Author Topic: What does it mean to 'bottom out' a key?  (Read 10932 times)

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Offline Ranma13

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What does it mean to 'bottom out' a key?
« on: Sat, 19 December 2009, 03:35:03 »
What does it mean to bottom out a key? Does it mean that the keystroke reaches the bottom of the keyboard? Or does it mean that you hit the key too hard? If so, what constitutes as 'too hard'?
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Offline ricercar

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What does it mean to 'bottom out' a key?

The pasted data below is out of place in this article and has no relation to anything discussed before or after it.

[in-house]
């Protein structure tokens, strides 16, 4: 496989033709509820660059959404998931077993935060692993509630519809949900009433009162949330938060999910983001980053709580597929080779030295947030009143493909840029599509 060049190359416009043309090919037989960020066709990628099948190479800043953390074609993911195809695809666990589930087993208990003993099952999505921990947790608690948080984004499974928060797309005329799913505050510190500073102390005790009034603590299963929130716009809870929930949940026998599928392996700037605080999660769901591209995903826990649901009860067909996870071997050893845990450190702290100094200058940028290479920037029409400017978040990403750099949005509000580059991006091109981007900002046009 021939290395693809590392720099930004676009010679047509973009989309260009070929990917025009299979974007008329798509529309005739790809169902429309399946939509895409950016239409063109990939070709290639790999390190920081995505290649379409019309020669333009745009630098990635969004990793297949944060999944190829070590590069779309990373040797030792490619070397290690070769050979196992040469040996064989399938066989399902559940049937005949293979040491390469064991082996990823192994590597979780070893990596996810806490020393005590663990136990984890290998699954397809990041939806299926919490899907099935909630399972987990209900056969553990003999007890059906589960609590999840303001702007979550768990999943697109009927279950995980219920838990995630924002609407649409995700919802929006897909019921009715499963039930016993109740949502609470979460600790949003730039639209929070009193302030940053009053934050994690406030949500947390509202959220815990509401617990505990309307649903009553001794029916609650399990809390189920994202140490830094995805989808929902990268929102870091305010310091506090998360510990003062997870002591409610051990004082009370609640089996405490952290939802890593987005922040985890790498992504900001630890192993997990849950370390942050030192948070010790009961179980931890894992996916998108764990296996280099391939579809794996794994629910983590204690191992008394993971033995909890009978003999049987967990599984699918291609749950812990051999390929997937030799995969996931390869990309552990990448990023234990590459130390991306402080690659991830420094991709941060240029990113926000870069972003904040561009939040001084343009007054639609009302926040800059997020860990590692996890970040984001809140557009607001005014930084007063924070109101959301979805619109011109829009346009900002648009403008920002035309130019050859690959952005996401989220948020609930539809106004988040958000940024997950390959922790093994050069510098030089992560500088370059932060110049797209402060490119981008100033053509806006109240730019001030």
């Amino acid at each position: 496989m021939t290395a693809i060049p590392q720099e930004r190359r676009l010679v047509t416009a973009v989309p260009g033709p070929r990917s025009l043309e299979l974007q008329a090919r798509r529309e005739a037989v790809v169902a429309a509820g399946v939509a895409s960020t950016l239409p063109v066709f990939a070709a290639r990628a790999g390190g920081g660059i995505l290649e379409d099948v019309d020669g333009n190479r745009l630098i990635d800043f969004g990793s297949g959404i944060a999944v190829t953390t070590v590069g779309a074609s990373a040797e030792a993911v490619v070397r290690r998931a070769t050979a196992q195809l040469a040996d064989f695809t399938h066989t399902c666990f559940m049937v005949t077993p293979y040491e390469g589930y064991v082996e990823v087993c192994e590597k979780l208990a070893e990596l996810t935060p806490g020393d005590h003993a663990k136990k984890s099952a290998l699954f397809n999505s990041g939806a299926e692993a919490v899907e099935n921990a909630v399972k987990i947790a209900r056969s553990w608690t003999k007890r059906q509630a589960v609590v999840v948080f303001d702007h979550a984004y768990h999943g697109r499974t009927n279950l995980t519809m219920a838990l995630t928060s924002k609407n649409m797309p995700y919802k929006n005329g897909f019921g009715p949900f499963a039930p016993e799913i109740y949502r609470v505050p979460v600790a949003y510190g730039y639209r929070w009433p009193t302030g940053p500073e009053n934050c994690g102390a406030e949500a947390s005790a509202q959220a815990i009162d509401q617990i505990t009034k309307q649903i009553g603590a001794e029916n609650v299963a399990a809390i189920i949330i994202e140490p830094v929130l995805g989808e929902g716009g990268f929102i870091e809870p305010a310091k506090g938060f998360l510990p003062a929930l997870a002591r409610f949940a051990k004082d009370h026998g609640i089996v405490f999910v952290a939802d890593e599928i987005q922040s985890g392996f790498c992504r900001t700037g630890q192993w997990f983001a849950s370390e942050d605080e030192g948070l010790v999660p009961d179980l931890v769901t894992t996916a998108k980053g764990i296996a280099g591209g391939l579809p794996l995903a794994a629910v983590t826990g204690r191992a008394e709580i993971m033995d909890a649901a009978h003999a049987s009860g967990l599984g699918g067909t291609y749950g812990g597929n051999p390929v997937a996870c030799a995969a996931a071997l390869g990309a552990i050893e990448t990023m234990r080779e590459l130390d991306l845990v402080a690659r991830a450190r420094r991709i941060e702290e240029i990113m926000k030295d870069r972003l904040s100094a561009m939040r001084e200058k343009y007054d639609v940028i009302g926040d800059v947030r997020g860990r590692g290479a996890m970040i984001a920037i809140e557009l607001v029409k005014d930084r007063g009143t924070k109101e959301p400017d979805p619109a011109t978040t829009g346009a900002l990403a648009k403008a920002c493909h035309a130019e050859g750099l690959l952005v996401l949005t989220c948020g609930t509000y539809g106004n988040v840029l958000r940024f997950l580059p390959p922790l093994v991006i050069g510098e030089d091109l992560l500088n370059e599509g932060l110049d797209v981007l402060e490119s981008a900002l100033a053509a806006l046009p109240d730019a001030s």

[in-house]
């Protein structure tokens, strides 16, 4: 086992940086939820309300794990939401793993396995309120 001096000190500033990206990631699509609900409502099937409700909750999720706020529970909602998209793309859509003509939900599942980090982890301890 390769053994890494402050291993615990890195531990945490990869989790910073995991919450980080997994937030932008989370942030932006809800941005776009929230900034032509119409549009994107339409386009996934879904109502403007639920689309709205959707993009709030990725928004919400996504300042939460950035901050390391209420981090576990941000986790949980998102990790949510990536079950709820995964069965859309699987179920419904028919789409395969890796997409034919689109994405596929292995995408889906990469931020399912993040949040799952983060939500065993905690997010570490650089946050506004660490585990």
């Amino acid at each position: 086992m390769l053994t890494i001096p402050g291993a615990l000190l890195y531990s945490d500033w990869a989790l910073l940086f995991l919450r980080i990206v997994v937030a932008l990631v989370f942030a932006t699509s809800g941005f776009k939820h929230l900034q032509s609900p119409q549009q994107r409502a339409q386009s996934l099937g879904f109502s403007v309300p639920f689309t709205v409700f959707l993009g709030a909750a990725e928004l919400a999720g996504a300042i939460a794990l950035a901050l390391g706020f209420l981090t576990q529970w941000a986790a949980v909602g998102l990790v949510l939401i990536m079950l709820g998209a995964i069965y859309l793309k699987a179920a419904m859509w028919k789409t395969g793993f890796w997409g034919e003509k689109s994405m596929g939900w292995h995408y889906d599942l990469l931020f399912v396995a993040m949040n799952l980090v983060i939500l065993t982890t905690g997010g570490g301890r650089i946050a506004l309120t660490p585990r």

« Reply #1 on: Sat, 19 December 2009, 03:48:06 »
You bottom out when you press the key to the fullest depth of its normal travel. This can be with a light touch or with the force of a maniac; it's still bottoming out.
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Offline Ranma13

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What does it mean to 'bottom out' a key?
« Reply #2 on: Sat, 19 December 2009, 04:02:19 »
Oh interesting, I just tested it out on a Realforce 87U. I didn't know it before, but the moment you get past the initial resistance and depress the key slightly, it registers as a press. On my old dome keyboard it wouldn't do this until it got somewhere around the halfway point.

So I guess I'm bottoming out my keys. Is that a particularly bad thing?
Keyboards: Topre Realforce 87U variable-weight, Filco Majestouch Brown Cherry Otaku, Das Keyboard Model S Ultimate